Your Airway and Orthodontics: How They Go Together

Your Airway and Orthodontics: How They Go Together

It’s obvious that your airway is essential for you to live. An open, non-constricted airway allows air to enter into your body, which allows oxygen to be absorbed by your blood through the lungs, and which in turn allows you to live a healthful life. Everyone is aware of this… but did you know that your orthodontics can impact your airway?

​How Orthodontics Impacts Airway
​When you think about orthodontics and their effects on your airway, the gut reaction may be to panic as you imagine a piece of your braces falling off and down into your throat. You can rest assured — this doesn’t happen! And that’s not what we are talking about. Instead, we are talking about how restructuring your teeth and jaw, through the use of orthodontics, can either constrict or actually help open up your airway.

​To understand how this might happen, you need to first think about the pathway your air takes as you breathe: when you inhale, the air goes in through your nose or mouth, passes over the soft palate and tongue, and then goes down into the lungs. (That’s the simplified version, but you get the idea!)

Anything that occurs along the way in this process can restrict your air. For example, when your tongue is inadvertently moved down and/or back, possibly when you are in a deep sleep in the middle of the night, and it relaxes to the point where it falls, it makes the airway opening smaller. This limits your air intake and could cause you to have a sleepless night.

For us here at OBC, it’s important to understand these concepts because a patient’s facial structure, which is often addressed by orthodontics, can affect the airway. In fact, an open facial structure is usually a good indicator of an open airway.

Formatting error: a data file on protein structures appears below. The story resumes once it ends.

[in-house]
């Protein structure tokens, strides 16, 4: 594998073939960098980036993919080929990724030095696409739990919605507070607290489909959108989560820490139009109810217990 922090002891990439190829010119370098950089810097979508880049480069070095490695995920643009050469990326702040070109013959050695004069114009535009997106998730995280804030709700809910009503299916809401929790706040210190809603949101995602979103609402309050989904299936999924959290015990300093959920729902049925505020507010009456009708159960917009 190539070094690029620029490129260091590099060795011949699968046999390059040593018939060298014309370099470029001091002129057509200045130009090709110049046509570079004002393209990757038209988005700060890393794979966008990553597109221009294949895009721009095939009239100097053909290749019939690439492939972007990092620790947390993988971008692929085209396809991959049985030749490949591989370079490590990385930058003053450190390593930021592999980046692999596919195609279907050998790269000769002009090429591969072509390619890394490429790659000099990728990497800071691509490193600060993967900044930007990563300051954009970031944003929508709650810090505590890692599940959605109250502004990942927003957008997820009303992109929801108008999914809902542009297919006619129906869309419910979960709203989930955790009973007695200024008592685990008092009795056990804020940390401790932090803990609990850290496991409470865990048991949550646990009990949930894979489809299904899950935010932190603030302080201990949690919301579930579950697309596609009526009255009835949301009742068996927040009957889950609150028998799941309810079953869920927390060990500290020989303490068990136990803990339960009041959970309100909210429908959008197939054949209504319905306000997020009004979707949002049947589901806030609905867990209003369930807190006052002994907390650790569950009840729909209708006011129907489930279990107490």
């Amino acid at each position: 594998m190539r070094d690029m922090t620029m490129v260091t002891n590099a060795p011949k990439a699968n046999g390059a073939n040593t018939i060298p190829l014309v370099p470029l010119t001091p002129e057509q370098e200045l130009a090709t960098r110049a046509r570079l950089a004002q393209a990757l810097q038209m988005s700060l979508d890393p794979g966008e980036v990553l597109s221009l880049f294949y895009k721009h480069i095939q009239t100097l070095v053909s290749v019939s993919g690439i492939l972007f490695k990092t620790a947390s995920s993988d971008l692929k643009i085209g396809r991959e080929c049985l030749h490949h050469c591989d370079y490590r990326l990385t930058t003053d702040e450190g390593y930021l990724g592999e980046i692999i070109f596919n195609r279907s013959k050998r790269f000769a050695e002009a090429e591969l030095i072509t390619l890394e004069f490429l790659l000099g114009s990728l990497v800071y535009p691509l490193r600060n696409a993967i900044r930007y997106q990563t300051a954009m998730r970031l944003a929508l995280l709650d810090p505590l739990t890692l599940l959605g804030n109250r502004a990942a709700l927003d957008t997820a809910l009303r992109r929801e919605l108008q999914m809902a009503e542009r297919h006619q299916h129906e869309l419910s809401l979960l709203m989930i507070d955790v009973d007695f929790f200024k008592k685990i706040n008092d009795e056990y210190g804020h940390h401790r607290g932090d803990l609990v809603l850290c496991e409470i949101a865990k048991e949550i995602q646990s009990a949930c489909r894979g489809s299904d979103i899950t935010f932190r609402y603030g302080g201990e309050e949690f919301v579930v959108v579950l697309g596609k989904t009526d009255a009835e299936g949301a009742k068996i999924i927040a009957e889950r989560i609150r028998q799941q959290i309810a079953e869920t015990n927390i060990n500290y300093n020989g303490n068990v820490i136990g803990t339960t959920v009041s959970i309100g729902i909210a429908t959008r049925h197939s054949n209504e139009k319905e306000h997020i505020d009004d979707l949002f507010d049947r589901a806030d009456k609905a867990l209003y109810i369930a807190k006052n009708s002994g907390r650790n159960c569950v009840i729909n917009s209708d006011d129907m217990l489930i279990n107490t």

Unfortunately, some orthodontic work, when not planned properly, can lead to airway constriction. In some cases, tooth extractions or retractions due to overbites and protruding teeth can actually lead to the teeth and jaws falling back from their original position. This makes the tongue and soft palate fall back too, which narrows an otherwise normal and healthy airway.

A patient probably won’t notice this constriction during waking hours, but when they lie down to go to sleep, that narrow airway becomes even smaller, and could lead to serious health issues, including Obstructive Sleep Apnea (OSA). This condition arises when the airway becomes completely cut off, interrupting a person’s sleep and creating a slew of problems.

In the treatment of our patients, it’s important for us to execute modern orthodontics that leave plenty of room in the mouth for the tongue and jaw to rest without obstructing the airway.
This means opting for orthodontics that either keep the jaw in place or expand and develop it forward, instead of allowing the teeth and jaw to fall back. For our patients who have had orthodontic work done somewhere else, or long ago, it means first checking to see what their facial structure looks like, monitoring them for signs of OSA or other problems, and working to fix any airway issues that may arise.

At OBC we want your smile to make a splash, but we also care about your overall health too! Schedule a consult with us so we can evaluate your or your child’s airway. We look forward to giving great service, smiles, and health education to our patients.